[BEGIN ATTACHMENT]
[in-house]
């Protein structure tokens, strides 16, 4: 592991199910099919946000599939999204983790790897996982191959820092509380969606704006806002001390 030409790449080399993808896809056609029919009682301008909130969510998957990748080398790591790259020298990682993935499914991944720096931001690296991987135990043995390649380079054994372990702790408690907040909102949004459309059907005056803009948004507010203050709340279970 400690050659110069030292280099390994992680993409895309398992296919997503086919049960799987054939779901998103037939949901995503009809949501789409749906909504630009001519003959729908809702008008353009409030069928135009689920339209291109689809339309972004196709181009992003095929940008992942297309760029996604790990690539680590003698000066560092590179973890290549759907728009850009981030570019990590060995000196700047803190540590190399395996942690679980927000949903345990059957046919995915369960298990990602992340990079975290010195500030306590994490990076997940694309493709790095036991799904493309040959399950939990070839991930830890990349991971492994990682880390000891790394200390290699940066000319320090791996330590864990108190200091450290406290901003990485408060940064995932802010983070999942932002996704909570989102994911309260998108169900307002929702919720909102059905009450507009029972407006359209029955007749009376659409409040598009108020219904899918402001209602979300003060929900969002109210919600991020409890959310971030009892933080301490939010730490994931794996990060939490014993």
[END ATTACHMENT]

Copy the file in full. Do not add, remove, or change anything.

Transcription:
[in-house]
């Protein structure tokens, strides 16, 4: 592991199910099919946000599939999204983790790897996982191959820092509380969606704006806002001390 030409790449080399993808896809056609029919009682301008909130969510998957990748080398790591790259020298990682993935499914991944720096931001690296991987135990043995390649380079054994372990702790408690907040909102949004459309059907005056803009948004507010203050709340279970 400690050659110069030292280099390994992680993409895309398992296919997503086919049960799987054939779901998103037939949901995503009809949501789409749906909504630009001519003959729908809702008008353009409030069928135009689920339209291109689809339309972004196709181009992003095929940008992942297309760029996604790990690539680590003698000066560092590179973890290549759907728009850009981030570019990590060995000196700047803190540590190399395996942690679980927000949903345990059957046919995915369960298990990602992340990079975290010195500030306590994490990076997940694309493709790095036991799904493309040959399950939990070839991930830890990349991971492994990682880390000891790394200390290699940066000319320090791996330590864990108190200091450290406290901003990485408060940064995932802010983070999942932002996704909570989102994911309260998108169900307002929702919720909102059905009450507009029972407006359209029955007749009376659409409040598009108020219904899918402001209602979300003060929900969002109210919600991020409890959310971030009892933080301490939010730490994931794996990060939490014993």